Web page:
Monday, May 9, 2011

Monday Phenology: May 9, 2011

Posted by Kirk Mona
In theory the sun rose at 5:52 AM this morning but you wouldn't know it with all the rain and thunderstorms. It is incredible to think that the sun is finally rising before the 6:00 hour. I didn't think that would ever come. Keep in mind that if it weren't for Daylight Saving Time the sun would have actually risen at 4:52 AM. That's crazy! The sun will set today at 8:28 PM giving us 14 hours, thirty six minutes and 34 seconds of sunlight. Good thing we get that much light as there's a lot to see.

Last week's reports:

Monday was cold but Yellow-rumped Warblers were working the edges of the lakes at work. They seemed oblivious to the 30 kids down there so they were pretty desperate for food. There were also a few Palm Warblers and Black and White Warblers down there as well. I'd seen an Eastern Towhee down at Nerstrand Big Woods on Saturday so I wasn't too surprised to see a pair of them at work on Monday.

Tuesday things started to warm up and it was finally looking like this winter would end. Just as I got to my desk my phone rang. It was my co-worker Paul telling me to grab my binoculars and come back out to the parking lot. There was a Solitary Sandpiper working the edge of the pond we park near. I also picked up my first of the year Swainson's Thrush while hiking with kids.

I've been focused lately on migration but those migrating birds are heading here to mate. There are many birds singing on territory now. I regularly hear Field Sparrow, Chipping Sparrows, and American Robins singing daily now. The robins were singing at 4:28 am Wednesday morning when I accidentally woke up way too early. Not being as insane or hormonally driven as they are, I went back to sleep. When I got to work I was quickly able to find a Northern Waterthrush in the moat of our bog. They'd been caught by our bird banders earlier in the week so I knew they were around.

Thursday I had a few minutes and was able to find a singing Clay-colored Sparrow. They arrived on territory early in the week. They have a fascinating buzz-buzz call that is easily mistaken for insects.

Friday
I took a group of volunteers down to our lake for a canoe/kayak outing and right as I got to the lake shore I heard a familiar call and my co-worker Kelly and I spotted the first of the year Baltimore Oriole on site. Interestingly it was in the exact same tree the oriole's nested in two summer's ago. While on our paddle we noted a lot of Swamp Sparrows. We also saw at least one eaglet in the Bald Eagle nest and noted the return of a pair of Trumpeter Swans to the lake. A pair fo trumpeters showed up last summer and stayed the entire season. We don't think they nested. I suspect these are the same two birds and I hope they nest this year. Unfortunately for them, Bald Eagles have been known to eat cygnets. My co-worker Paul reports Blue-gray Gnatcatchers, Blue-headed Vireo and Veery on site as well as.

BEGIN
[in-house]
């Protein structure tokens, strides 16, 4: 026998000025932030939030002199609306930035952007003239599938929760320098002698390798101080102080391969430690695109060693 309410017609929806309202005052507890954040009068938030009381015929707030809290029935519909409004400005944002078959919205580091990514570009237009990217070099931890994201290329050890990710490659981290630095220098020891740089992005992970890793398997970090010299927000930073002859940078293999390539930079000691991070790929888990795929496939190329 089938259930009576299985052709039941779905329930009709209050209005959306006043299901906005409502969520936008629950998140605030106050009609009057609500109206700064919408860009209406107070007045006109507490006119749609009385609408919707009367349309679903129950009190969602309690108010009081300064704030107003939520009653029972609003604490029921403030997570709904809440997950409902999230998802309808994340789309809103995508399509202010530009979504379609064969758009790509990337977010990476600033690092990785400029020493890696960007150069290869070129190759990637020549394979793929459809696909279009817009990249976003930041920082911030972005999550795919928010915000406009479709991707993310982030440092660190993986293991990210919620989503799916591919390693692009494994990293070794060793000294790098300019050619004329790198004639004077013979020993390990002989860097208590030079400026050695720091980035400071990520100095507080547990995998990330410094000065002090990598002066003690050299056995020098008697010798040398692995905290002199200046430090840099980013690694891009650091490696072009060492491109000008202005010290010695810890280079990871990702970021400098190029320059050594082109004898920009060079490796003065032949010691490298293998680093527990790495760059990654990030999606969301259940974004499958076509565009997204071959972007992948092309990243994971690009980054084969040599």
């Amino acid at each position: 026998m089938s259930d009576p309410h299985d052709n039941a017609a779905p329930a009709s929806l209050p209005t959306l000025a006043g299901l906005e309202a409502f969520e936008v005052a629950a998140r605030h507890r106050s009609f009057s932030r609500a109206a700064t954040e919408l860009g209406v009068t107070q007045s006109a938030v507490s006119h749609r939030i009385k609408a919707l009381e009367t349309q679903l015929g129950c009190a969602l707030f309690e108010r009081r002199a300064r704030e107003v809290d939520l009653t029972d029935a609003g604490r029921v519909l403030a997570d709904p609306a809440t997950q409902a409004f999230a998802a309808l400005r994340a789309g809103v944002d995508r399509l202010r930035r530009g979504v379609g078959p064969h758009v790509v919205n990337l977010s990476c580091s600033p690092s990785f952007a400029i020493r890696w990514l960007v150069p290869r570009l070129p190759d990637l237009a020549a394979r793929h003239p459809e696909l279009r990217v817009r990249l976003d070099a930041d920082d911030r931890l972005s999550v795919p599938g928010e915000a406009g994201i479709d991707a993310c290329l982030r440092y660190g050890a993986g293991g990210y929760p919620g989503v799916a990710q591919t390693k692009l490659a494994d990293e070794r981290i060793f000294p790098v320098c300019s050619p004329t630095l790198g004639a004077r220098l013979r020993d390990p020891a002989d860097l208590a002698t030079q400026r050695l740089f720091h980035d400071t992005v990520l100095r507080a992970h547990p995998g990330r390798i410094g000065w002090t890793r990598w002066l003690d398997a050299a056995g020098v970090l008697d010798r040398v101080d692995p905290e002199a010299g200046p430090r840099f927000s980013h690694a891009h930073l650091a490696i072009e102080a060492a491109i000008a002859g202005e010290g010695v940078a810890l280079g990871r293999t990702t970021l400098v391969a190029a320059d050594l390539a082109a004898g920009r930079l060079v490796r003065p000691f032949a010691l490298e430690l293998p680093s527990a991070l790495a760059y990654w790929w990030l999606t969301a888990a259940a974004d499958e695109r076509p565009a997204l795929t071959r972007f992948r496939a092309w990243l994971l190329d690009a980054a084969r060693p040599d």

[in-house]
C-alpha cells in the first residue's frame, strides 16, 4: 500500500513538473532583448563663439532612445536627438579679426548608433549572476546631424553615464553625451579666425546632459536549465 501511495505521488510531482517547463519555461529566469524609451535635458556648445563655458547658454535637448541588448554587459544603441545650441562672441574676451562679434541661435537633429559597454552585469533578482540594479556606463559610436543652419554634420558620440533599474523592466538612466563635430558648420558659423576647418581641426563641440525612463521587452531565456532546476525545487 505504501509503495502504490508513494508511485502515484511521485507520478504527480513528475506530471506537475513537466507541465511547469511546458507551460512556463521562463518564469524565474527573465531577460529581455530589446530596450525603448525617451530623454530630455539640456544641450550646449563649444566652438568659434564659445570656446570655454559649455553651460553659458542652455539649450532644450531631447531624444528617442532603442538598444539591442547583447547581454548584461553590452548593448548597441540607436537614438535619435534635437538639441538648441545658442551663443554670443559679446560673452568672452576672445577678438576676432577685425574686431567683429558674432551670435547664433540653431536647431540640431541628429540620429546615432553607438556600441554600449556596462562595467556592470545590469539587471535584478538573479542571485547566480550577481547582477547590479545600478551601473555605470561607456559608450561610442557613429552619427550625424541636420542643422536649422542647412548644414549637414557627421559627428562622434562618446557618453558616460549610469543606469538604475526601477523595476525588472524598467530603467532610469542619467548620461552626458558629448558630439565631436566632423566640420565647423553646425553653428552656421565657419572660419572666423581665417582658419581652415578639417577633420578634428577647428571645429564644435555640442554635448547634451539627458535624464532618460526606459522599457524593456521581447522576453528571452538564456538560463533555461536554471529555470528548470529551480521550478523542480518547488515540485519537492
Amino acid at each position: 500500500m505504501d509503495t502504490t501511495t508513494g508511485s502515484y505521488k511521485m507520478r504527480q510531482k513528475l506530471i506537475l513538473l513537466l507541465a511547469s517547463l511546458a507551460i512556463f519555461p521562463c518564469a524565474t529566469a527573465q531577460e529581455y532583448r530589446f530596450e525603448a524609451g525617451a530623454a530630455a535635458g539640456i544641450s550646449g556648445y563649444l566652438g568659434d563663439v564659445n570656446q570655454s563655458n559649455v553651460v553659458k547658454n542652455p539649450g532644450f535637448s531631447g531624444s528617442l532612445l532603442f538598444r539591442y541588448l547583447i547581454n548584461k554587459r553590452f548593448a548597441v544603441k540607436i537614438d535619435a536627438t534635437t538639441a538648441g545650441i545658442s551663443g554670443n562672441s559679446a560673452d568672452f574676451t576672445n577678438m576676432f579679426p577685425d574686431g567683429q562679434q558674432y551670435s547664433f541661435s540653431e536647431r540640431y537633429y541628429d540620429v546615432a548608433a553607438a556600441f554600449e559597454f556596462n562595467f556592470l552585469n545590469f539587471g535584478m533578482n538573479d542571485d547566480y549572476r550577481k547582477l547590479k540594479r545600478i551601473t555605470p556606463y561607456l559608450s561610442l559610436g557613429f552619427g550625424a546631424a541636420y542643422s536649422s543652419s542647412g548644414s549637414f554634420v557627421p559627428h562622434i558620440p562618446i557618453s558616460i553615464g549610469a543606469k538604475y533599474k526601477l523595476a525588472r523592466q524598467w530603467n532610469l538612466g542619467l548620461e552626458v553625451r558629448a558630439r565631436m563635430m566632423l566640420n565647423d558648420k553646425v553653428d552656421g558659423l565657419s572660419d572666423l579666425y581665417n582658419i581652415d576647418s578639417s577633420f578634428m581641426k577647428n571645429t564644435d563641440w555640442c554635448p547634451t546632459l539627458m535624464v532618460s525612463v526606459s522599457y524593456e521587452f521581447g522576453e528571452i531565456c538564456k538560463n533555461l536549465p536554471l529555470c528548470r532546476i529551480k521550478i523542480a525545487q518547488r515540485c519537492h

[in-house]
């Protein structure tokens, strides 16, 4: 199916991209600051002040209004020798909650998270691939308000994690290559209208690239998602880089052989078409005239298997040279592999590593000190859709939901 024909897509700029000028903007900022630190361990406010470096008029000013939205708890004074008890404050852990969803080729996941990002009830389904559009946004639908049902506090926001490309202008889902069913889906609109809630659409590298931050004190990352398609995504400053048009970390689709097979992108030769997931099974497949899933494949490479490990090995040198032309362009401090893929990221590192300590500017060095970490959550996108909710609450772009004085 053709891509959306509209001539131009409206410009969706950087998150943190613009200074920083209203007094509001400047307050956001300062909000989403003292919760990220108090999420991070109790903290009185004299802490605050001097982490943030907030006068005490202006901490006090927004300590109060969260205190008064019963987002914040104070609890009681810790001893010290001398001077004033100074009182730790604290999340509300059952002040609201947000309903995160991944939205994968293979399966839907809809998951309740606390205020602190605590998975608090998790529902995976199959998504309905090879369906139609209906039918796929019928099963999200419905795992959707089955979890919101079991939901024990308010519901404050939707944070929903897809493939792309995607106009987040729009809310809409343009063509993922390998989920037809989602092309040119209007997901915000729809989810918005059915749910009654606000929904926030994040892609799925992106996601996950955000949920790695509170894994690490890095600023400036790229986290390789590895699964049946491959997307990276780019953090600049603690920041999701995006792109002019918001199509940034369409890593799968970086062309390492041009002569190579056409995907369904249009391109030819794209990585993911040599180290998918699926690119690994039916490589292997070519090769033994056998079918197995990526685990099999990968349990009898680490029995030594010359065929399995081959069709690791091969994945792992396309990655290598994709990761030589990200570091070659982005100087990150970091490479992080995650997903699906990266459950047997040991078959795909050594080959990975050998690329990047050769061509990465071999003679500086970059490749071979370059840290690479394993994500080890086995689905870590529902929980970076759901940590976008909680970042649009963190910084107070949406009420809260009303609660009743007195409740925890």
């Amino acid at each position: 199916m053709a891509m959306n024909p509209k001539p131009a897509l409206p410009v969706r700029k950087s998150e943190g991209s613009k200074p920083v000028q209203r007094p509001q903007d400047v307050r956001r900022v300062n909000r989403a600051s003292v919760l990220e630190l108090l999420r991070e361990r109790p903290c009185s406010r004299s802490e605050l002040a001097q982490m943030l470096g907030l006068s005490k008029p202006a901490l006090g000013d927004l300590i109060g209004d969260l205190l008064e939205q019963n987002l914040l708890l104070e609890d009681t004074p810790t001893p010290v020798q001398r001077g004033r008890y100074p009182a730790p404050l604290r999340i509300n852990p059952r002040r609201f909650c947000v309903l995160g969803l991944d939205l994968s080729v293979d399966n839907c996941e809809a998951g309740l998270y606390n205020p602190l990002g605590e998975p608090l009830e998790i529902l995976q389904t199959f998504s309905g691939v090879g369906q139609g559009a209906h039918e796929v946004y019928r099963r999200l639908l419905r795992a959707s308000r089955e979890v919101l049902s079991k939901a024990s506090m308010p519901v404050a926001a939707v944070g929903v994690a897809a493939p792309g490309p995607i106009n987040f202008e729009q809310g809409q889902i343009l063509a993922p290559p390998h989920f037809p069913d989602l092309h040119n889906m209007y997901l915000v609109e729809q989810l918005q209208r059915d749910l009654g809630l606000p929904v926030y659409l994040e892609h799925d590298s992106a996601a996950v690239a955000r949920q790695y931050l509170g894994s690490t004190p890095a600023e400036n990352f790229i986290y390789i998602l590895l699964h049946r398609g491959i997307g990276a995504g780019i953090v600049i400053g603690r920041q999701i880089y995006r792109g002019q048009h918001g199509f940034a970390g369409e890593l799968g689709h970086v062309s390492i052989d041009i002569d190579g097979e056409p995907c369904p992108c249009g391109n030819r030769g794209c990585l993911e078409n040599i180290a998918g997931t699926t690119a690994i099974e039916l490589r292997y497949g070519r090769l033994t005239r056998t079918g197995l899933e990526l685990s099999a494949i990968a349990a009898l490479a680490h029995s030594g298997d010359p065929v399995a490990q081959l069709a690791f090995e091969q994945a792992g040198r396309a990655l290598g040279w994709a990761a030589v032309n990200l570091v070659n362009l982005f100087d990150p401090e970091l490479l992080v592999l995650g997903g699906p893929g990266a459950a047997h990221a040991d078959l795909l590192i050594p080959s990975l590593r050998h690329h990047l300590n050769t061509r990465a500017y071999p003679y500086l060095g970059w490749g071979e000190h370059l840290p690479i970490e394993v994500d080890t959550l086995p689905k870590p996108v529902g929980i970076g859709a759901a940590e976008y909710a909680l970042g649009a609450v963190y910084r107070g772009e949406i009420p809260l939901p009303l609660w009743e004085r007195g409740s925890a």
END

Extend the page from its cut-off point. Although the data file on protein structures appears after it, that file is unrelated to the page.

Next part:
Saturday I walked around Lake Calhoun for the Great Strides for Cystic Fibrosis walk. Of course, I brought my binoculars. The only warblers I saw were Yellow-rumps and a couple of Western Palm Warblers but there were lots of American Coots on the lake as well as my first of the year Ruddy Ducks. Later in the day I headed back to work to take some Girl Scouts canoeing and along the way spotted my first of the year Eastern Meadowlark.

Sunday, the dandelions bloomed very quickly. I didn't notice them in the morning and by lunch the yard was covered in yellow. I heard my first Chimney Swifts of the year in the Highland Park neighborhood of St. Paul but I see on the Chimney Swift migration website that someone reported them in Bloomington, MN back on April 24. While celebrating Mother's day in Eagan I was pleased to see all manner of birds at my Aunt and Uncle's bird feeders. Most notable was a Pine Siskin still hanging around and my first of the year Rose-breasted Grosbeak.

What to expect this week:
The second wave of warblers should come into the twin cities so watch for increasing numbers. Early reports of Blackburnian, Black-throated Green, Common Yellowthroats and Northern Parula warblers have already come in so their numbers should increase this week. This also means increasing insects because this is what they are coming to eat. Also this week we'll see a lot of tree starting to open their leaves. This means get out there while the bird watching is good because our clear view of the tree canopy is about to be obscured by foliage. If you haven't already stopped to notice the woodland wildflowers, this could be your week. Rue Anemone, Wood Violets and more will all be blooming. Keep your eye open for territorial fighting as well. This weekend I observed Yellow-bellied Sapsuckers and Downy Woodpeckers fighting (amongst their own species not with each other.) They can make quite a racket as they chase each other out of territories.

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